Biological Systems Engineering


Date of this Version



Water 2020, 12, 2159; doi:10.3390/w12082159


2020 by the authors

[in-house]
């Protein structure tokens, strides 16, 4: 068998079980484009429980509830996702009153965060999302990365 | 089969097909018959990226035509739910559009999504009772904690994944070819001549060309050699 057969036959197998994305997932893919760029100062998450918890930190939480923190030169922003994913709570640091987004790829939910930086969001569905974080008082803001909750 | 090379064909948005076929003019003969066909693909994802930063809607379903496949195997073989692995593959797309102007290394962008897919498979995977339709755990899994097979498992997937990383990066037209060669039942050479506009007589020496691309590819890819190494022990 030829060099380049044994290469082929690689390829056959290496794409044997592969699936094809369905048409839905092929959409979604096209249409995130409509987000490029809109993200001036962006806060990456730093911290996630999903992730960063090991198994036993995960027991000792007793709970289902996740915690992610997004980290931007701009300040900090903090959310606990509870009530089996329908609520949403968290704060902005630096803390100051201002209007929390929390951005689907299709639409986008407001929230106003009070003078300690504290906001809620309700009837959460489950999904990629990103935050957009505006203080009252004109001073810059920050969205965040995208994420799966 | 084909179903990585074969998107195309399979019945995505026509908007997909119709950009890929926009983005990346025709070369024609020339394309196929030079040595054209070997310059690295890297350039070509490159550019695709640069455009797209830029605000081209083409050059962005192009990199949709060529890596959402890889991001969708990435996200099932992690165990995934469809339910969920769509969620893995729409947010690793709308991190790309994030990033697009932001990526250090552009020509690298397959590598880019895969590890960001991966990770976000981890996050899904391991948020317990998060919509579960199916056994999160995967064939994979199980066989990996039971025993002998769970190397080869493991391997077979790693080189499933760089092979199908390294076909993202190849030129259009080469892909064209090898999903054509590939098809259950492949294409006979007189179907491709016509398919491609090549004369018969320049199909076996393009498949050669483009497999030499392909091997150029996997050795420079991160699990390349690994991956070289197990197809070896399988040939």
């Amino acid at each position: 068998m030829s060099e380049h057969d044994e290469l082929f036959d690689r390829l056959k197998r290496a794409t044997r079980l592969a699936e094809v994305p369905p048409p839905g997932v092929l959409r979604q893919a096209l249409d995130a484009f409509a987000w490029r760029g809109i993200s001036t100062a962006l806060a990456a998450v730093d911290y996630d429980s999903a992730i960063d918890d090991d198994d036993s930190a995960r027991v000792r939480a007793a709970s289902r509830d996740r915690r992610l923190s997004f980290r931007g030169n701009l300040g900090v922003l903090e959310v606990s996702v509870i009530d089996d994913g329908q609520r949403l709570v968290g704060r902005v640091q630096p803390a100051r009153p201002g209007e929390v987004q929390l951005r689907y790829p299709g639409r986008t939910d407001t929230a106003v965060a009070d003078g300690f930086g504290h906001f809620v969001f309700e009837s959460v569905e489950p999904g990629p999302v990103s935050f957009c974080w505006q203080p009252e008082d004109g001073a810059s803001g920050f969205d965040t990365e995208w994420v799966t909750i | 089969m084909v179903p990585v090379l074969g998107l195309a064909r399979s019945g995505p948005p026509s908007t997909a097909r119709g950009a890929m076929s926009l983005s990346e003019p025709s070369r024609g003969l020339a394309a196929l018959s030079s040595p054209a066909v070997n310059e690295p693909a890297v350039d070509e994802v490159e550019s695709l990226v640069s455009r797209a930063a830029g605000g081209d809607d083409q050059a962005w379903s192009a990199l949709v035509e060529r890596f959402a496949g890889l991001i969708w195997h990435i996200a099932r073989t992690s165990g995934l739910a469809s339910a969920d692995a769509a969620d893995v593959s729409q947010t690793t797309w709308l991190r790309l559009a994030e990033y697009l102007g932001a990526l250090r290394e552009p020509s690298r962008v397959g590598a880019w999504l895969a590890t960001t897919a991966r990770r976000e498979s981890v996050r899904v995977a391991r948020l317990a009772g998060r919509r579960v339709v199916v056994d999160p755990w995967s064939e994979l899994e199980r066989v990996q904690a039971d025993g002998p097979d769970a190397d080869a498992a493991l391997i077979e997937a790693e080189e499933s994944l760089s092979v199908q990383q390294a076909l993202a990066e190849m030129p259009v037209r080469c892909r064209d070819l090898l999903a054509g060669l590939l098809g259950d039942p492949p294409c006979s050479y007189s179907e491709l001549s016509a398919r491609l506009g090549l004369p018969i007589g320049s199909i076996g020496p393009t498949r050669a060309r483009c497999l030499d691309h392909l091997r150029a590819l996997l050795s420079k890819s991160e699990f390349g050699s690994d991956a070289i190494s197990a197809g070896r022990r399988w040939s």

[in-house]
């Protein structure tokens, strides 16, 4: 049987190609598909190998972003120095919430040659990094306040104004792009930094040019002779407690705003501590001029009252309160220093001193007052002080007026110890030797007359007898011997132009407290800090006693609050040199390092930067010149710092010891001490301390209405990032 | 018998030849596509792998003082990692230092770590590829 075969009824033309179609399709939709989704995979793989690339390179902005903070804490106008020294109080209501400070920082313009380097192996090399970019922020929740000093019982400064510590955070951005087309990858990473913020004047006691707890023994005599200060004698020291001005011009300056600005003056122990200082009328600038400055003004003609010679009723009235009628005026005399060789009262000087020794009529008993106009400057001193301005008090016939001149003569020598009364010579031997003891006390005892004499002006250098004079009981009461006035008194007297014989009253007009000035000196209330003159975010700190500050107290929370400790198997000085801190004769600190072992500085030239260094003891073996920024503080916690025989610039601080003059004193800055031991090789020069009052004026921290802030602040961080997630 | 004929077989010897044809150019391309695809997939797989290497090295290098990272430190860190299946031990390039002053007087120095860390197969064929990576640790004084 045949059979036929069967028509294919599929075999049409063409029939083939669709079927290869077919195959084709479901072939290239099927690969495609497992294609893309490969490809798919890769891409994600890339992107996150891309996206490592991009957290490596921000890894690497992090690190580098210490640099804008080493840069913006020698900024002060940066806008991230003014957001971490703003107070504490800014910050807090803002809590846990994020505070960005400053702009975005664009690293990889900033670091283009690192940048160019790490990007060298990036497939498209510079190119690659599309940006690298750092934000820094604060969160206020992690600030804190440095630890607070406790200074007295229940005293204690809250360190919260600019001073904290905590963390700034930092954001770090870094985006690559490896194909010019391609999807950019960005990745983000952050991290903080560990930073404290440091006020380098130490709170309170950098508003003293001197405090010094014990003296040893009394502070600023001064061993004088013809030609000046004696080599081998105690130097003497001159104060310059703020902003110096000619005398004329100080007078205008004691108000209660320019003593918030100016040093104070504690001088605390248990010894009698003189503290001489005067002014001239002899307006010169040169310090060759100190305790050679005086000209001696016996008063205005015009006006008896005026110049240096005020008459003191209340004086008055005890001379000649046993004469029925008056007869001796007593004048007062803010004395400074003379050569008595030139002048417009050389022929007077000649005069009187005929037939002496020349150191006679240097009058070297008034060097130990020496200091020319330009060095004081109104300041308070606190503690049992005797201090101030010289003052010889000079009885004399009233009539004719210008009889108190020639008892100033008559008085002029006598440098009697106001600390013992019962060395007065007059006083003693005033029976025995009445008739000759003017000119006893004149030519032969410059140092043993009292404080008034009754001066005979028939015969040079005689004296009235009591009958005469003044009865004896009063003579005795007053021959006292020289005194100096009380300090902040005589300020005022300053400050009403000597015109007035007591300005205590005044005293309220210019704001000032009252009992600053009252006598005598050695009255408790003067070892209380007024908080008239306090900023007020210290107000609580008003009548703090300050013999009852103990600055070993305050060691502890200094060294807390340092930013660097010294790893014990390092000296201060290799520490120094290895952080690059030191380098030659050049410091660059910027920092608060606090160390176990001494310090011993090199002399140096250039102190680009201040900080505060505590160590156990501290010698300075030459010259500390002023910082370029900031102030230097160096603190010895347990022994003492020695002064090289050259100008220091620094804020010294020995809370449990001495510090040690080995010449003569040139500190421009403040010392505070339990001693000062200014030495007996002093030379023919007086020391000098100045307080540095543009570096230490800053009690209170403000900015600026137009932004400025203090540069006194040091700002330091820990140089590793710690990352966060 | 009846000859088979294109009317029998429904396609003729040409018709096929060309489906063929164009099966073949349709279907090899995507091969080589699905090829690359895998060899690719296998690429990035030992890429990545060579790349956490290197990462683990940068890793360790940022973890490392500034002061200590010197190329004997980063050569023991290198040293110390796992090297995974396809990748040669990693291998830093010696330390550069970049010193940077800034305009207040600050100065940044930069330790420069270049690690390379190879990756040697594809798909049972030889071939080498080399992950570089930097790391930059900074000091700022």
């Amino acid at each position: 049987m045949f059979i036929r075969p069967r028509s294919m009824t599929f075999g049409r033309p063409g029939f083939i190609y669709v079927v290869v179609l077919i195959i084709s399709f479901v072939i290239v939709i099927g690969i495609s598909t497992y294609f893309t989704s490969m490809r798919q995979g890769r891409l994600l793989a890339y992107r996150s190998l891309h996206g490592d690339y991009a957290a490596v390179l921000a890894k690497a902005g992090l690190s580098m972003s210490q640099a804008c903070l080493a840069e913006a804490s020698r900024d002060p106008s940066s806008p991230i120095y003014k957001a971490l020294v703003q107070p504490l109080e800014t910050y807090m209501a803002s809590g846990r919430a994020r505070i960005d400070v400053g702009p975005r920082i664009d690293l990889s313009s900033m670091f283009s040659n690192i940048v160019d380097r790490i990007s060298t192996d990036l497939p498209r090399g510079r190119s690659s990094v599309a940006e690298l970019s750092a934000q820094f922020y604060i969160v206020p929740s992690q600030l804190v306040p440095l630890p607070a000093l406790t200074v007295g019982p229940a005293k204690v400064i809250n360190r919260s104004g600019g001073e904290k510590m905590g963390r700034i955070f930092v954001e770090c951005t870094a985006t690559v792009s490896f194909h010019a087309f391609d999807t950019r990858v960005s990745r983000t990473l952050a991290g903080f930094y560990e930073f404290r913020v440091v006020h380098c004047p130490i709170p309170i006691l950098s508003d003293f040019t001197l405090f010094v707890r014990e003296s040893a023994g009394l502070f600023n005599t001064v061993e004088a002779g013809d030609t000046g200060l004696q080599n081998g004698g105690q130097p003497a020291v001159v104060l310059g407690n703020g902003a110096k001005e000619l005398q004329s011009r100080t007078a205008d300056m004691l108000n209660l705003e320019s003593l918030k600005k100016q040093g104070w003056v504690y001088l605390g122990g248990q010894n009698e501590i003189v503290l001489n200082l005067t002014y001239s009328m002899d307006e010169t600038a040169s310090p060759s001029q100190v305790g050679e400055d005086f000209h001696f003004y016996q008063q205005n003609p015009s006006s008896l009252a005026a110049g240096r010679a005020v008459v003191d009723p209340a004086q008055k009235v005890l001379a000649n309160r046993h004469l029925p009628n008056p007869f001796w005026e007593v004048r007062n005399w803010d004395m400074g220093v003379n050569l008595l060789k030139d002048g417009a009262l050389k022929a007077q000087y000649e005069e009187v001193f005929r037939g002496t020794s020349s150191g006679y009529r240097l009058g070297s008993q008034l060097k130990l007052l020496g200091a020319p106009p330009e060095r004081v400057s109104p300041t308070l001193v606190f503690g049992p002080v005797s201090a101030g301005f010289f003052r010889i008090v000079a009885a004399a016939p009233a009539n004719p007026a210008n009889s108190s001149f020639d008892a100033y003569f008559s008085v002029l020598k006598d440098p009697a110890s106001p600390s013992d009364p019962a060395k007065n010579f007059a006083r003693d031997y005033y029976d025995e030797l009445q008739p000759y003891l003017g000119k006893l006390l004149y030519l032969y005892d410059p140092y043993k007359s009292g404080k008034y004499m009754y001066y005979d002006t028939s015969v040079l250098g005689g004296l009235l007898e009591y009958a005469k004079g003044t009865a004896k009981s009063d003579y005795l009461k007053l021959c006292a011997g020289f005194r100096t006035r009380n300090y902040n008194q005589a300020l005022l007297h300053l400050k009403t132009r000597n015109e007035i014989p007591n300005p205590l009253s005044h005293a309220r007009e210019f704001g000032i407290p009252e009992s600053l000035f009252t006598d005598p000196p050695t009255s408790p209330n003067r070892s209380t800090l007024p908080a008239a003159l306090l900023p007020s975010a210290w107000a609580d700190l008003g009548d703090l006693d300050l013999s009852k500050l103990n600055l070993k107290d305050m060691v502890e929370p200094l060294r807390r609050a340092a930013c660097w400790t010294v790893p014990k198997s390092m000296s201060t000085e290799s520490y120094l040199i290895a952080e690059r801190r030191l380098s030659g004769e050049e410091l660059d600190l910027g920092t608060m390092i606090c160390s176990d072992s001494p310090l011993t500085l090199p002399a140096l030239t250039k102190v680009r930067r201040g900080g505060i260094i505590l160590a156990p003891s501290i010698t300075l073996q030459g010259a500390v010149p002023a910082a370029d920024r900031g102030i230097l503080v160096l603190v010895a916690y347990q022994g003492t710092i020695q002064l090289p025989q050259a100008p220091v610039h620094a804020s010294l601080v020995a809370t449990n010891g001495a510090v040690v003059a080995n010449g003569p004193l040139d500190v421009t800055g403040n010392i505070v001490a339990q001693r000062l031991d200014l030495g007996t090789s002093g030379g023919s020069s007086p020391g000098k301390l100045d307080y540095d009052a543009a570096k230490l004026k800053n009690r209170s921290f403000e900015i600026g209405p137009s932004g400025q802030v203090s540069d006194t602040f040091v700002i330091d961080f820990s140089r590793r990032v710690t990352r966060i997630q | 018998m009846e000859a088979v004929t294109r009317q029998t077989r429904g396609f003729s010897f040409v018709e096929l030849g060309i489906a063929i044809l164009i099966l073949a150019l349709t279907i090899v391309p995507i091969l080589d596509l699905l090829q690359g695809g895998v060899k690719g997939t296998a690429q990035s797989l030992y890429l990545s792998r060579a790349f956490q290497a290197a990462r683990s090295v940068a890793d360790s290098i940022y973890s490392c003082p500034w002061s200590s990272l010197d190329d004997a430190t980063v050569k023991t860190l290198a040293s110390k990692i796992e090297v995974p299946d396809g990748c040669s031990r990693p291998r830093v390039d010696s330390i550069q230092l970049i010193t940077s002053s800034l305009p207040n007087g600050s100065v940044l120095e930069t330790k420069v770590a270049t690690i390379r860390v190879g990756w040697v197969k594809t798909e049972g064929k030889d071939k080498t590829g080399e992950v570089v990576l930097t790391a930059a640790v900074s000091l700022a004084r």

Long-term trends in reference evapotranspiration (ETref) and its controlling factors are critical pieces of information in understanding how agricultural water requirements and water resources respond to a variable and changing climate. In this study, ETref, along with climate variables that directly and indirectly impact it, such as air temperature (T), incoming solar radiation (Rs), wind speed (u), relative humidity (RH), and precipitation (P), are discussed. All variables are analyzed for four weather stations located in irrigated agricultural regions of inter-mountain Wyoming: Pinedale, Torrington, Powell, andWorland. Non-parametric Mann􀀀Kendall (MK) trend test and Theil–Sen’s slope estimator were used to determine the statistical significance of positive or negative trends in climate variables and ETref. Three non-parametric methods—(i) Pettitt Test (PT), (ii) Alexandersson’s Standard Normal Homogeneity Test (SNHT), and (iii) Buishand’s Range Test (BRT)—were used to check the data homogeneity and to detect any significant Trend Change Point (TCP) in the measured data time-series. For the data influenced by serial correlation, a modified version of the MK test (pre-whitening) were applied. Over the study duration, a statistically significant positive trend in maximum, minimum, and average annual temperature (Tmax, Tmin, and Tavg, respectively) was observed at all stations, except for Torrington in the southeast part of Wyoming, where these temperature measures had negative trends. The study indicated that the recent warming trends are much more pronounced than during the 1930s Dust Bowl Era. For all the stations, no TCPs were observed for P; however, significant changes in trends were observed for Tmax and Tmin on both annual and seasonal timescales. Both grass and alfalfa reference evapotranspiration (ETo and ETr) had statistically significant positive trends in at least one season (in particular, the spring months of March, April, and May (MAM) or summer months of June, July, and August (JJA) at all stations, except the station located in southeastWyoming (Torrington) where no statistically significant positive trends were observed. Torrington instead experienced statistically significant negative trends in ETo and ETr, particularly in the fall months of SON and winter months of DJF. Over the period-of-record, an overall change of +26, +31, -48, and +34 mm in ETo and +28, +40, -80, and +39 mm in ETr was observed at Pinedale, Powell, Torrington, andWorland, respectively. Our analysis indicated that both ETo (-3.4 mm year-1) and ETr (-5.3 mm year-1) are decreasing at a much faster rate in recent years at Torrington compared to other stations. Relationships between climate variables and ETo and ETr on an annual time-step reveal that ETo and ETr were significantly and positively correlated to Tavg, Tmax, Rs, Rn, and VPD, as well as significantly and negatively correlated to RH.